Echoes From FOCAC 2018


President Muhammadu returned to the country after about a week of sojourn in China where he joined African African leaders and other international actors to participate in the 2018 Forum On China Africa, Cooperation, (FOCAC), which held  September 3 –  4 2018, in Bejing, China. This years summit held with the theme- “China and Africa: Towards an Even stronger Community with a shared Future through Win-Win Cooperation”.


For many reasons, FOCAC, which holds annually has become a significant event on the diplomatic calendar of many African countries as the Forum is gradually emerging a reliable platform for advancing the progress of the African continent.

Since its inception in 2000, the Chinese government makes   available huge   finances annually to support development on the African continent. Last year, President  Zi Jinping approved $60billion for infrastructural development in Africa. ?????

Beside providing cheap and direct development funding, FOAC provides a window for direct foreign investment and enhanced trade between China and Africa. In this light therefore, any African nation-state which treats the Forum with levity does so at the expense of her national development.

Expectedly, Nigeria’s delegation to FOCAC 2018 went with high hopes. Chinese Ambassador to Nigeria, Ambassador Zhou Pingjian was upbeat about its prospects as he said before his return to Beijing for the conference that it would create new opportunities to grow China-Nigerian strategic partnership.

How much of these expectations were met as the curtain fell on the Forum September 6? Undoubtedly, some gains were made by  the Nigerian delegation.

The most remarkable gain was perhaps the signing of an agreement

on the National Information and Communication Technology Infrastructure Backbone Phase II (NICTIB II) with China.

The agreement was between Galaxy Backbone Limited and Huawei Technologies Limited (HUAWEI) at the cost of $328m provided by the Chinese EXIM Bank.

Another significant step at the Summit was  the signing of the MOU on “One Belt One Road Initiative (OBOR)” which the Chinee leader had proposed.  The initiative since 2013 is to  build the Silk Road Economic Belt and the 21st-Century Maritime Silk Road, with a view to integrating the development strategies of partnering countries.

The Nigerian delegation also reportedly inked a few MOUs on investment issues arranged by the Nigerian Investment Promotion Commission (NIPC), Nigerian National Petroleum Corporation (NNPC), and Nigerian Association of Chambers of Commerce, Industry, Mines and Agriculture (NACCIMA).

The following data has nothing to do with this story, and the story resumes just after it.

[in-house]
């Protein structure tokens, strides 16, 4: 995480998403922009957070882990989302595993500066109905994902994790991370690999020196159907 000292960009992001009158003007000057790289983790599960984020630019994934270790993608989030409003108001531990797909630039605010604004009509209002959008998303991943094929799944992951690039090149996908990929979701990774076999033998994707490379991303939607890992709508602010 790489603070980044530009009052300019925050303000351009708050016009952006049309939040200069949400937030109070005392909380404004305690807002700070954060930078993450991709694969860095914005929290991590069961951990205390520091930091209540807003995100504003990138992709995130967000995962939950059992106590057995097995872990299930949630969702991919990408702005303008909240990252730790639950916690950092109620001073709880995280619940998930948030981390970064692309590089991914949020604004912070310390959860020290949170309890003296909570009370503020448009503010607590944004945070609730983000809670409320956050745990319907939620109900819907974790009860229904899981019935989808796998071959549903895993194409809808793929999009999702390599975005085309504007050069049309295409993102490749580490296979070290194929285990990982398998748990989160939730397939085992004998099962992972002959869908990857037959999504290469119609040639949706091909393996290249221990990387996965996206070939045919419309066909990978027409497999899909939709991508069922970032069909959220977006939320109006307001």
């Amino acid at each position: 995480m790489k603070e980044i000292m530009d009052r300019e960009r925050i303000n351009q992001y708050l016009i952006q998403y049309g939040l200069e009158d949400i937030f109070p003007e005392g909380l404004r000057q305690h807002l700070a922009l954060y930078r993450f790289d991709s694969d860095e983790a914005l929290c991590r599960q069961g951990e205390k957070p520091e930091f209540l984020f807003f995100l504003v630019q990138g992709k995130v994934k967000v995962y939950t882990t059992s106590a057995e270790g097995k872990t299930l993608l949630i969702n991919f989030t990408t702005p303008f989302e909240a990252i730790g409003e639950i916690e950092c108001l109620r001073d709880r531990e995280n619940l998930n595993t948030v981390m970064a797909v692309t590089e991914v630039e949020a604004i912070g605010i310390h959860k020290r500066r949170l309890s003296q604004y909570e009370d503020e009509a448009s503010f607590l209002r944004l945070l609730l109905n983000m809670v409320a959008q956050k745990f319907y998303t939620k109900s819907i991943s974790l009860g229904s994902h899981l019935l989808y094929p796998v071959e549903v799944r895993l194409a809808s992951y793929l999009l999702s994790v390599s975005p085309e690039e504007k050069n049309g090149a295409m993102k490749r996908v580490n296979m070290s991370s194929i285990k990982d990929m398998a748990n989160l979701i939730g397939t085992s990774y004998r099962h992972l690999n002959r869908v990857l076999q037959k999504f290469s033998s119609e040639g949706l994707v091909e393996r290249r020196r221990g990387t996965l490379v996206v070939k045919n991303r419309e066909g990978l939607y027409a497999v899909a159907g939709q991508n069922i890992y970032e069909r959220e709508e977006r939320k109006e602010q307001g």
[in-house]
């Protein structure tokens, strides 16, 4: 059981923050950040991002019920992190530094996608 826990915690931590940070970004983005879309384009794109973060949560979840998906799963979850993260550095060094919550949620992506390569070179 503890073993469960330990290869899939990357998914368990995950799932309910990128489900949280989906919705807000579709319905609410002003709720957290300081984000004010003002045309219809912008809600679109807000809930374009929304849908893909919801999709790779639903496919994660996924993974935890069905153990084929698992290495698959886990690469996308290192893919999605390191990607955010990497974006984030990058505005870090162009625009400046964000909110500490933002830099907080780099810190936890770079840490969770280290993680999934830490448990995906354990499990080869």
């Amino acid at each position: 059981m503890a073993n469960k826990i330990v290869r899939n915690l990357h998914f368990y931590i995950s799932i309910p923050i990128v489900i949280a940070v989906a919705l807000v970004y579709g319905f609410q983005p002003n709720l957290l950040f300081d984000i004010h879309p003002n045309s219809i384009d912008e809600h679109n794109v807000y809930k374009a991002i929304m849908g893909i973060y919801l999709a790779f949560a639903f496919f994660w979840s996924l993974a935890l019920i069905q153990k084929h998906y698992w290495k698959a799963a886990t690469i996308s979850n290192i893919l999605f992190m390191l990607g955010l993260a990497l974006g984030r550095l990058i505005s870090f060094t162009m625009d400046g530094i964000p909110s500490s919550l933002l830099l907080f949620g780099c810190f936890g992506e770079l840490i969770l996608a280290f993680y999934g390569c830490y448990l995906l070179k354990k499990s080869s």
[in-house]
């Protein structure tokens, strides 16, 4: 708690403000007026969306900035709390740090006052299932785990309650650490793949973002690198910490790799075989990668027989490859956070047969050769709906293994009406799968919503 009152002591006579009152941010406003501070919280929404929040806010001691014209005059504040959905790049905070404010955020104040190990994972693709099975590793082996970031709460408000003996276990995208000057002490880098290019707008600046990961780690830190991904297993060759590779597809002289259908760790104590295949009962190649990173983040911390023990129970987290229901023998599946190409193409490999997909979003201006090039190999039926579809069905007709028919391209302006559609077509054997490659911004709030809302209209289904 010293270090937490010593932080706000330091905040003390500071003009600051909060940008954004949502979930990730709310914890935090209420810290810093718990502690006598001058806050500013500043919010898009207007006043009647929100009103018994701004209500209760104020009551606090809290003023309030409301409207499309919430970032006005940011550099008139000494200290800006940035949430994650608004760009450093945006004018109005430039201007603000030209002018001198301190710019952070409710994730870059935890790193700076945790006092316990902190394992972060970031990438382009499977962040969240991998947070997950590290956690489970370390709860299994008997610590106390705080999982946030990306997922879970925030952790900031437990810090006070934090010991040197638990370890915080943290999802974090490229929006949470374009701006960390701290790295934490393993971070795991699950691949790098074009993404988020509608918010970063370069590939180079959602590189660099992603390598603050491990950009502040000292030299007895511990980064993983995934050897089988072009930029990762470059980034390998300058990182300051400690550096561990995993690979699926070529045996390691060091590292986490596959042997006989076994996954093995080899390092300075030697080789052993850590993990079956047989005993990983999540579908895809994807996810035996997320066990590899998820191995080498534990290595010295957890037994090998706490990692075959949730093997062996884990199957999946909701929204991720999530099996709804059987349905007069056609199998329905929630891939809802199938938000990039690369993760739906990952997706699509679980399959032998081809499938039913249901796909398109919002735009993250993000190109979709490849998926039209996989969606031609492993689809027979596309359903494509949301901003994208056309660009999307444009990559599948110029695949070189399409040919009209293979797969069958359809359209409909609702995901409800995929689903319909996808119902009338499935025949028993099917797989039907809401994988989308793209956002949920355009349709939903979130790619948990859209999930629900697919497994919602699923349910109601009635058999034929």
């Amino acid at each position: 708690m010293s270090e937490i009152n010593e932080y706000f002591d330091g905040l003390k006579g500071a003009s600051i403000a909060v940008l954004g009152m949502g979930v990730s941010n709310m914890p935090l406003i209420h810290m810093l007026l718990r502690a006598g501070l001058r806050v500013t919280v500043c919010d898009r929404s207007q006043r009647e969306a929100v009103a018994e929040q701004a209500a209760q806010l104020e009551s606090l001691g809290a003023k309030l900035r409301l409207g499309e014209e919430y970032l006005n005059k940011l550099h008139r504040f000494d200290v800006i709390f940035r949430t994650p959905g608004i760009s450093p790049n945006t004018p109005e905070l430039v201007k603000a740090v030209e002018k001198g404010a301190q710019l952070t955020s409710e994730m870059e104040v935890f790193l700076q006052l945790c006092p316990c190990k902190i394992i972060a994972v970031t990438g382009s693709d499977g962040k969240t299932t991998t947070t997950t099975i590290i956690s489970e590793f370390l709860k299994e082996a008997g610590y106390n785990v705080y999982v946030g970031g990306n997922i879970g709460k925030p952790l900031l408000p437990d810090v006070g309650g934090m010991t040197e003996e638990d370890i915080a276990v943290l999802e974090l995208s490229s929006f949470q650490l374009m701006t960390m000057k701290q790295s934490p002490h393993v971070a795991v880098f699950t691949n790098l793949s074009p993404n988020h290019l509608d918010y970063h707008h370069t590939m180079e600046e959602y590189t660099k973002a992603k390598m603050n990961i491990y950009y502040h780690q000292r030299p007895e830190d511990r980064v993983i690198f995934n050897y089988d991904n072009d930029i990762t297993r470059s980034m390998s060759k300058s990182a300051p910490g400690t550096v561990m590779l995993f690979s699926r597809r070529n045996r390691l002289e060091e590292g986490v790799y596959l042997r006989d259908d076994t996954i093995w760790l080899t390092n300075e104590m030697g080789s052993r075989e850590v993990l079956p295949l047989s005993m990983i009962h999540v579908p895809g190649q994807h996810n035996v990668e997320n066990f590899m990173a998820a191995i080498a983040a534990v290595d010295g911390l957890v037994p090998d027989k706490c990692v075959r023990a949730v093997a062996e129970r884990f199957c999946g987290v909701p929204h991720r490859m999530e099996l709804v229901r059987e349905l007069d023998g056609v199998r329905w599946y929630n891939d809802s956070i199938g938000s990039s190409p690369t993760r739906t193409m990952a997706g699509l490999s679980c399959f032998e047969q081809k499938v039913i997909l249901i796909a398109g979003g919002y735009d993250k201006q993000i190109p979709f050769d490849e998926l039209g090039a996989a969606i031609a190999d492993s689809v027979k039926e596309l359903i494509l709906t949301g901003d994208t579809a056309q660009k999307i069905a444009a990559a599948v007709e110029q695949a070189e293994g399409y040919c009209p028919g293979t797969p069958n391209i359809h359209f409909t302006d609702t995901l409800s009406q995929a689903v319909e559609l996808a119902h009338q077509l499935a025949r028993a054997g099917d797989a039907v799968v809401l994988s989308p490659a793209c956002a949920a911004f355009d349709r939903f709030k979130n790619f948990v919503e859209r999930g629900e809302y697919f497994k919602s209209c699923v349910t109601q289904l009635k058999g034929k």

In retrospect could Nigeria be said to have maximized her participation at the Summit? The responses could be varied depending on one’s standpoint and expectations.

China-Nigeria relations have largely centred around economic cooperation. In recent times however, there has been movement towards military and strategic cooperation given Nigeria’s security challenges especially the Boko Haram insurgency in parts of the country.

China has been active in the restoration of the nation’s railway system, the oil industry and industrial development. China has also been involved in strengthening cultural relations between both countries.

But given the strategic position of Nigeria as Africa’s largest economy, Sino-Nigeria relations should a model for other African countries both at the bilateral level and the continental level within the context of FOCAC. To that extent therefore, a lot still needs to be done for Nigeria to take real advantage of her relationship with China.

On the Chinese side, the country needs to pay more attention to Nigeria’s national governance performance in all sectors as a basis for continued support within the context of her foreign policy principles of peace and security.

Nigeria’s engagement with China on the economic level needs to taken more seriously with the creation of special Chinese economic zones. The presence of “Chinese Towns” in Lagos and Kano indicate an urgent craving for specialized zones for Chinese industrialists wishing to produce in Nigeria for the Nigerian market.

The special economic zones should be jointly negotiated such that activities will be selected sectors in line with Nigeria’s national economic development goals. The zones should have local participation with general tax incentives to ensure smooth take-off and attainment of set goals.

Such zones have great potentials to not only provide jobs but also ensure transfer of technology and expertise to Nigeria.

Fortunately, the Chinese diplomatic mission in Nigeria has in the last three years been promoting the idea of “Made in Nigeria by China”, an initiative which encourages Chinese industrialists to set up shop in Nigeria rather than export processed goods to the country. The Nigerian authorities will do well by mainstreaming this initiative in the overall Architecture of Sino-Nigerian economic relations.

This initiative will surely compliment the currency swap agreement between the two countries which took off about three months ago. It is hoped that the ease of doing business between Nigeria and China which the currency swap agreement seeks to enthrone will highly beneficial to “Made in Nigeria by China” initiative.

These initiatives are certainly consistent with the “Ten Cooperation Plans” adopted at the 2015 Johannesburg Summit as well as the “Beijing Declaration and the Action Plan for the development of China-Africa Cooperation” adopted at the recently concluded summit.

Since FOCAC is conceived to be an annual event, Nigeria needs to start preparation for the next Summit almost immediately. One of the ways to prepare would be to ensure the take-off of all agreements and MOUs signed in the seventh Summit which ended recently.















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